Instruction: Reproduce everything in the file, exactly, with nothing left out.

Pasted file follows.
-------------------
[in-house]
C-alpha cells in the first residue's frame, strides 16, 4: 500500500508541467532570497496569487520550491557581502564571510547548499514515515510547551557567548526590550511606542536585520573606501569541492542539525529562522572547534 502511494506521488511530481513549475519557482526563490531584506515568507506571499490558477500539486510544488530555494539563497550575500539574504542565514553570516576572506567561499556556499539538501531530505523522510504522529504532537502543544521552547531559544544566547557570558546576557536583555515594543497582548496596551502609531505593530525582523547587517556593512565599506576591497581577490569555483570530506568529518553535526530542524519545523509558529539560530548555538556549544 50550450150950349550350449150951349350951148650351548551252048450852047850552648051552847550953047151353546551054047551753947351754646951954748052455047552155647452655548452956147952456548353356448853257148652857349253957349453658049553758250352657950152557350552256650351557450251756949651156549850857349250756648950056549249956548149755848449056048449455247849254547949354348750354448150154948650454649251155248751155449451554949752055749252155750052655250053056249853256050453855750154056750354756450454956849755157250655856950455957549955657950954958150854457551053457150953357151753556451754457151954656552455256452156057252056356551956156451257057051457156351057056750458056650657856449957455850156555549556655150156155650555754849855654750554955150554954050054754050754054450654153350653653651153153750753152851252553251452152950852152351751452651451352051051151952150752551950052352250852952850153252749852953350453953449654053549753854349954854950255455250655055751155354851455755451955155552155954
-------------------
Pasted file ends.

[in-house]
C-alpha cells in the first residue's frame, strides 16, 4: 500500500508541467532570497496569487520550491557581502564571510547548499514515515510547551557567548526590550511606542536585520573606501569541492542539525529562522572547534 502511494506521488511530481513549475519557482526563490531584506515568507506571499490558477500539486510544488530555494539563497550575500539574504542565514553570516576572506567561499556556499539538501531530505523522510504522529504532537502543544521552547531559544544566547557570558546576557536583555515594543497582548496596551502609531505593530525582523547587517556593512565599506576591497581577490569555483570530506568529518553535526530542524519545523509558529539560530548555538556549544 50550450150950349550350449150951349350951148650351548551252048450852047850552648051552847550953047151353546551054047551753947351754646951954748052455047552155647452655548452956147952456548353356448853257148652857349253957349453658049553758250352657950152557350552256650351557450251756949651156549850857349250756648950056549249956548149755848449056048449455247849254547949354348750354448150154948650454649251155248751155449451554949752055749252155750052655250053056249853256050453855750154056750354756450454956849755157250655856950455957549955657950954958150854457551053457150953357151753556451754457151954656552455256452156057252056356551956156451257057051457156351057056750458056650657856449957455850156555549556655150156155650555754849855654750554955150554954050054754050754054450654153350653653651153153750753152851252553251452152950852152351751452651451352051051151952150752551950052352250852952850153252749852953350453953449654053549753854349954854950255455250655055751155354851455755451955155552155954